Ellen in Pieces by Caroline Adderson
January 5, 2015 § 2 Comments
What separates a good book from a mediocre one? For me, it’s always the writing, the individual sentences. Caroline Adderson recently remarked, in a Globe and Mail interview, that the best literary advice she’s ever received is that “character is more important than plot,” but I suspect if she were giving the advice it would be more along the lines of an answer she gives later in the interview to the question “What question do you wish people would ask about your work (that they don’t ask)?” Adderson replies, “Nobody has ever asked, ‘Is the moment when you transform a mediocre sentence into a better, truer one the absolute best moment of your day?’” And I suspect for Adderson it really is the best moment of her day.
I read a lot of novels that make my heart sink, and usually it’s simply because they are not finished—because they need hours and weeks and months (and if they’ve already had it, they need more) of concentrated attention to nothing but words and sentences. Ellen in Pieces, Adderson’s fourth novel, uses language so skilfully, so lightly and yet fully, that it is wonderful yet somehow invisible. It dances along the line between good writing and over-writing, but what keeps it good, in other words controlled, is that any exuberance, any flourish, is always perfectly in keeping with the character.
The novel’s protagonist, Ellen McGinty, is impulsive, a little self-obsessed to the point of occasional obtuseness regarding other people and their inner lives and emotions, and mostly doing the best she can with what she’s been given. Her relationship with her ex-husband is hardly any less charged than it was the day they met, and its history unspools tensely through the book. When Ellen’s world is thrown into crisis, this relationship undergoes yet another evolution.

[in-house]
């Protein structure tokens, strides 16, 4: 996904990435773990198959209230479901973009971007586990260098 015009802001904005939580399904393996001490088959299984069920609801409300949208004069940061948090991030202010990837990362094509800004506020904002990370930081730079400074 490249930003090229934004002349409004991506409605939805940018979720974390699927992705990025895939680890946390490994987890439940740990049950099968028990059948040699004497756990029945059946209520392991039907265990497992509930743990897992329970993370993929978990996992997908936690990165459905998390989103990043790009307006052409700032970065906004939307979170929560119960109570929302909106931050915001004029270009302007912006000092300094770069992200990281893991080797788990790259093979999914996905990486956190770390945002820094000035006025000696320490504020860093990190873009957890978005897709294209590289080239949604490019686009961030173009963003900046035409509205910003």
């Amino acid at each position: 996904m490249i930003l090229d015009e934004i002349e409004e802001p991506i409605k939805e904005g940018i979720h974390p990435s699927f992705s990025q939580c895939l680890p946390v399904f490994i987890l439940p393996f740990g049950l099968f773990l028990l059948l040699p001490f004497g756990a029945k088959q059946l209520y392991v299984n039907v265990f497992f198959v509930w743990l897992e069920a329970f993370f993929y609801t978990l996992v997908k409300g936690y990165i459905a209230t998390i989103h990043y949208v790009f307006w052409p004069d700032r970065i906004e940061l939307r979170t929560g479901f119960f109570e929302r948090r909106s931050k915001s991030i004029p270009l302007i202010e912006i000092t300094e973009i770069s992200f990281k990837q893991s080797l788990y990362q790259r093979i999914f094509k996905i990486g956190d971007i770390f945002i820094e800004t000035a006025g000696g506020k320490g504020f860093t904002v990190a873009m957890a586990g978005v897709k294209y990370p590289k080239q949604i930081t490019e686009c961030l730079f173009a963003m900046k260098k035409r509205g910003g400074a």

The book is in pieces, as Ellen is too (both because of the crisis but also because of the way she is shown in different contexts and different relationships) each one a separate incident in Ellen’s life, broadly chronological but with some flashbacks and twists. It opens with a story that will be familiar to readers of Eighteen Bridges: “I Feel Lousy,” in which Ellen learns that her younger daughter—the promising one studying to be a doctor—is pregnant after a one-night stand she had mainly for the sake of experience.
Towards the end of the book we start to see Ellen from the perspective of the other characters, which are less vibrant, more tentative than Ellen, with all her anger and raw emotion. In some ways I missed Ellen, because these insertions felt more like separate short stories—related, but sometimes not even about Ellen and instead about that particular character’s life away from her. At times I wondered if this was more a lesson for Ellen than for the reader, as Ellen is accused by her friends (and I confess I didn’t always agree with them) of lacking a developed theory of mind (I paraphrase). The novel is about Ellen, after all; surely she’s allowed some leeway in terms of self-centredness.
This is the first book of Adderson’s I’ve read, and an author of whom the phrase “deserves to be better known” seems highly appropriate. Ellen in Pieces is one of the best Canadian novels I read in 2014.